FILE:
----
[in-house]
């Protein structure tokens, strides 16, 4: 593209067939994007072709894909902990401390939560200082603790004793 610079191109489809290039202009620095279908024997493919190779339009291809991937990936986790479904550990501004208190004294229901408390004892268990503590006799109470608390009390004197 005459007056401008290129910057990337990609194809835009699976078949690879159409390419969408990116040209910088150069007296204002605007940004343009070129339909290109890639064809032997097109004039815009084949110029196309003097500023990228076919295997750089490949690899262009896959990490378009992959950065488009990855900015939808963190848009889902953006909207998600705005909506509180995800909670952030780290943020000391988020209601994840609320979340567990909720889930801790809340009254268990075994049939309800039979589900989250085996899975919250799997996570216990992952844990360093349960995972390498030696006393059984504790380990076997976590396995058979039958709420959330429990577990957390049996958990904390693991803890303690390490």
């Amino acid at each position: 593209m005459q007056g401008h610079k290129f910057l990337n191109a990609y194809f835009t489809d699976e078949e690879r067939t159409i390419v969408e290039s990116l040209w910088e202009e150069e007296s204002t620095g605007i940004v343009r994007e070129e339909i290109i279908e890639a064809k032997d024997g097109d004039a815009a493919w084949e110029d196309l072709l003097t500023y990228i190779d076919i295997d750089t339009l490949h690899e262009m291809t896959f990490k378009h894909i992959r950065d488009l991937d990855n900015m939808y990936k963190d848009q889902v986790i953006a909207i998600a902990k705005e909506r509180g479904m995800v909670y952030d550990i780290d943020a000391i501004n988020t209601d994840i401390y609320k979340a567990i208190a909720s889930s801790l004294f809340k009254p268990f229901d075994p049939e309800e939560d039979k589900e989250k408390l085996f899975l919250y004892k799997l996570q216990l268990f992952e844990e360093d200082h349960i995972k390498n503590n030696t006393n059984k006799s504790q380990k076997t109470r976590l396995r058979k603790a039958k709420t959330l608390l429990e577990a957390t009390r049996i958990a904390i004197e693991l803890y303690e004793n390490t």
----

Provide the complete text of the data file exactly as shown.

[in-house]
């Protein structure tokens, strides 16, 4: 593209067939994007072709894909902990401390939560200082603790004793 610079191109489809290039202009620095279908024997493919190779339009291809991937990936986790479904550990501004208190004294229901408390004892268990503590006799109470608390009390004197 005459007056401008290129910057990337990609194809835009699976078949690879159409390419969408990116040209910088150069007296204002605007940004343009070129339909290109890639064809032997097109004039815009084949110029196309003097500023990228076919295997750089490949690899262009896959990490378009992959950065488009990855900015939808963190848009889902953006909207998600705005909506509180995800909670952030780290943020000391988020209601994840609320979340567990909720889930801790809340009254268990075994049939309800039979589900989250085996899975919250799997996570216990992952844990360093349960995972390498030696006393059984504790380990076997976590396995058979039958709420959330429990577990957390049996958990904390693991803890303690390490």
């Amino acid at each position: 593209m005459q007056g401008h610079k290129f910057l990337n191109a990609y194809f835009t489809d699976e078949e690879r067939t159409i390419v969408e290039s990116l040209w910088e202009e150069e007296s204002t620095g605007i940004v343009r994007e070129e339909i290109i279908e890639a064809k032997d024997g097109d004039a815009a493919w084949e110029d196309l072709l003097t500023y990228i190779d076919i295997d750089t339009l490949h690899e262009m291809t896959f990490k378009h894909i992959r950065d488009l991937d990855n900015m939808y990936k963190d848009q889902v986790i953006a909207i998600a902990k705005e909506r509180g479904m995800v909670y952030d550990i780290d943020a000391i501004n988020t209601d994840i401390y609320k979340a567990i208190a909720s889930s801790l004294f809340k009254p268990f229901d075994p049939e309800e939560d039979k589900e989250k408390l085996f899975l919250y004892k799997l996570q216990l268990f992952e844990e360093d200082h349960i995972k390498n503590n030696t006393n059984k006799s504790q380990k076997t109470r976590l396995r058979k603790a039958k709420t959330l608390l429990e577990a957390t009390r049996i958990a904390i004197e693991l803890y303690e004793n390490t």